Emotional AI: Ethics, Policy, Art, Culture

Website led by Professor Andrew McStay of Bangor University (Wales, UK). Contains social science insights, project details, art projects, analyses and reports on technologies that pertain to detect and interact with emotional life.


What is Emotional AI?

Emotional derives from affective computing techniques and advances in machine learning and artificial intelligence (AI). This is a weak form of AI in that these technologies aim to read and react to emotions through text, voice, computer vision and biometric sensing, but they do not have sentience or emotional states themselves. The following techniques are used to try to sense and discern people’s emotions and expressions:

  • Analysis of online sentiment which analyses online language, emojis, images and video for evidence of moods, feelings and emotions. 
  • Facial coding of expressions: the effectiveness of its methodology is debatable, but this analyses faces from a camera feed, a recorded video file, a video frame stream or a photo.
  • Voice analytics: the emphasis is less on analysing natural spoken language (what people say), but how they say it. These include elements such as the rate of speech, increases and decreases in pauses, and tone.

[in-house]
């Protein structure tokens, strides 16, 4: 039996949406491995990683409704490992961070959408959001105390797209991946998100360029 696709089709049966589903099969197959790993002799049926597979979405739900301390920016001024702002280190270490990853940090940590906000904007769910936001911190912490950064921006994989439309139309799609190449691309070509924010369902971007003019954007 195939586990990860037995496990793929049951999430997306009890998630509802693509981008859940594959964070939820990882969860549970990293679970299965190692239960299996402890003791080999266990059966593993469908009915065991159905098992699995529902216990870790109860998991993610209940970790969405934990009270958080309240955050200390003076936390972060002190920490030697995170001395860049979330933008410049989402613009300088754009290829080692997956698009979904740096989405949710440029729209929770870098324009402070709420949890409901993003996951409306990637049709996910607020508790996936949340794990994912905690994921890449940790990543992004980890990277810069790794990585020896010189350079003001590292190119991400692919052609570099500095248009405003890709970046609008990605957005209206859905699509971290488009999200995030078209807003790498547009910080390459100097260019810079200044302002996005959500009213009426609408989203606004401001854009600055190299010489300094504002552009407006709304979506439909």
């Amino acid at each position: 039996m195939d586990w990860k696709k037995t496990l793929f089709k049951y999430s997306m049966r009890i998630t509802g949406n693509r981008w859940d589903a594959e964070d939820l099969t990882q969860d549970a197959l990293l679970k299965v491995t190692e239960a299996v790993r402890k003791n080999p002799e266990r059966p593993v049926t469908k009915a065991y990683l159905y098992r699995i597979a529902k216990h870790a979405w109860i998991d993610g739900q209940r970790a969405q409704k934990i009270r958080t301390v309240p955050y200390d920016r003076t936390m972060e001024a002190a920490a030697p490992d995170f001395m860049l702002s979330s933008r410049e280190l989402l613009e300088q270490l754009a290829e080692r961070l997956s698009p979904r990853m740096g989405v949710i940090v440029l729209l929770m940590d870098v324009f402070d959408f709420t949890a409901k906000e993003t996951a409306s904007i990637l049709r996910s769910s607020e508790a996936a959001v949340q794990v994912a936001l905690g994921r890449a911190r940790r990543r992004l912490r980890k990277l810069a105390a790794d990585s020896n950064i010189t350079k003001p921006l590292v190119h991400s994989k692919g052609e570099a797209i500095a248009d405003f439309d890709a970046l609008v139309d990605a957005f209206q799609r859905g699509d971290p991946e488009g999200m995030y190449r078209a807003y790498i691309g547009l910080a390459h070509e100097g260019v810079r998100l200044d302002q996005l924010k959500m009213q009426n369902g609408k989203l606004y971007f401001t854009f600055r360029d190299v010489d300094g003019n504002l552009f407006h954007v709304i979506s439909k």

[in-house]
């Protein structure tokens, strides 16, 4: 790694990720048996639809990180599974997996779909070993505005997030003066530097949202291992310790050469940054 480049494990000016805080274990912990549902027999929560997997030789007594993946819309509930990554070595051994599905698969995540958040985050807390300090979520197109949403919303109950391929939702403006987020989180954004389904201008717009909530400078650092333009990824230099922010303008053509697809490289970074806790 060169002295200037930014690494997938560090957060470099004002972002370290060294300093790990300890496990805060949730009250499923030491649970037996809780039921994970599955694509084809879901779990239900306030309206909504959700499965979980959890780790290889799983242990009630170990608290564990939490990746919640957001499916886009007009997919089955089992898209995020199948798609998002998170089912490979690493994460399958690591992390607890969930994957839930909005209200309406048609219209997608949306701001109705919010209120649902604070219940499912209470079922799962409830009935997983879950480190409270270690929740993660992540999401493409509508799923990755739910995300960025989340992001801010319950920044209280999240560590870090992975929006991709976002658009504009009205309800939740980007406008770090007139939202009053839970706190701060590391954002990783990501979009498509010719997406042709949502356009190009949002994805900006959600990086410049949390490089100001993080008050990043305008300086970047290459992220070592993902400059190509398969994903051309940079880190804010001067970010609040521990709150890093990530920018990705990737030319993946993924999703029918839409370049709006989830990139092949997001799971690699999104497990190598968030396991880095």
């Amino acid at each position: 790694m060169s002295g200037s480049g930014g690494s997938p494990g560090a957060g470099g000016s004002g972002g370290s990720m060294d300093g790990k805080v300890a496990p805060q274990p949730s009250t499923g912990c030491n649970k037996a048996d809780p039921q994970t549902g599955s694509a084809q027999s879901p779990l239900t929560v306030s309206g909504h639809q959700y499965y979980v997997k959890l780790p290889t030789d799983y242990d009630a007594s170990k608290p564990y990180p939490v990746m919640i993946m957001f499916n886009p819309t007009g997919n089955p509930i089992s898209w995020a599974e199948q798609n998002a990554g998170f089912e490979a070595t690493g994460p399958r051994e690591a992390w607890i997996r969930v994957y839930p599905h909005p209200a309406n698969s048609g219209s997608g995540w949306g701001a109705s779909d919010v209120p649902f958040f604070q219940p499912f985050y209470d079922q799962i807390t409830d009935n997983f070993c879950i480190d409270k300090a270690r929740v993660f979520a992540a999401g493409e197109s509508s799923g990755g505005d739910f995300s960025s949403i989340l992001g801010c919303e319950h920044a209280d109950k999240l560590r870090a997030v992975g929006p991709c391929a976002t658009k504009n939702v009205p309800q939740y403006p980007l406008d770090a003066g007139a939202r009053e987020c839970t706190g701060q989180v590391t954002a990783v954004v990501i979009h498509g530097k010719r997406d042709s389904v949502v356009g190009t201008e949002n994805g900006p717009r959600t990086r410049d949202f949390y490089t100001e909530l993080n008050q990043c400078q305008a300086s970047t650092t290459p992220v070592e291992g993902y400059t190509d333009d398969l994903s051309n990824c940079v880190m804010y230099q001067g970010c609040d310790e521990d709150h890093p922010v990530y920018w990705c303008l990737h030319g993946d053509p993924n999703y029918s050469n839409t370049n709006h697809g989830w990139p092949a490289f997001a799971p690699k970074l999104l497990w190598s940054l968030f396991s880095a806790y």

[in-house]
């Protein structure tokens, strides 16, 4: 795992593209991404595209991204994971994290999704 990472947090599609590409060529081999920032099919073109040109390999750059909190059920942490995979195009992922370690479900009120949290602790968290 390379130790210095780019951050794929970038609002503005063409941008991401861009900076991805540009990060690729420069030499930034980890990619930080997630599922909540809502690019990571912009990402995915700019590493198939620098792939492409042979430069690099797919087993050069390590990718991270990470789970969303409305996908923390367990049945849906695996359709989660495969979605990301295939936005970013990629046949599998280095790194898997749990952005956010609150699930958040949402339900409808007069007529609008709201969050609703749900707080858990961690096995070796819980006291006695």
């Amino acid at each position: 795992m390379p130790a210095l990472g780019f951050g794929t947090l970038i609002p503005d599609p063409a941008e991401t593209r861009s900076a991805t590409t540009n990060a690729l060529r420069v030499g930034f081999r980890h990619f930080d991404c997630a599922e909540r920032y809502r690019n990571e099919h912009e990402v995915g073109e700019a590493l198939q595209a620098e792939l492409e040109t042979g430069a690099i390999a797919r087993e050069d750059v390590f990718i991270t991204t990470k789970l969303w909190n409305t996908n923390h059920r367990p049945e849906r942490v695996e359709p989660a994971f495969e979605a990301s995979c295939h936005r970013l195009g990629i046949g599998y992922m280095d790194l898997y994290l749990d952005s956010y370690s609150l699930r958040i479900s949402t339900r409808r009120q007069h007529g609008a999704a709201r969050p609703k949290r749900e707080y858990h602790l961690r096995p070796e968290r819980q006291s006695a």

• Eye-tracking: this measures point of gaze, eye position and eye movement.
  • Wearable devices sense galvanic skin responses(GSR) that indicate emotional stimulation; muscle activity and muscle tension (electromyography); heart rate (blood volume pulse); skin temperature; heart beats and rhythms (lectrocardiogram); respiration rate; skull caps and headwear to measure brain activity (electroencephalography):
  • Gesture and behaviour: cameras are used to track hands, face and other parts of the body said to communicate particular messages and emotional reactions.
  • Virtual Reality (VR): here people cede themselves to a synthetic environment. It allows remote viewers to understand and feel-into what the wearer is experiencing. Headwear may also contain EEG sensors and sensors to register facial movement.
  • Augmented Reality (AR): this is where reality is overlaid with additional computer-generated input (such as graphics). Remote viewers can track attention, reactions and interaction with digital objects.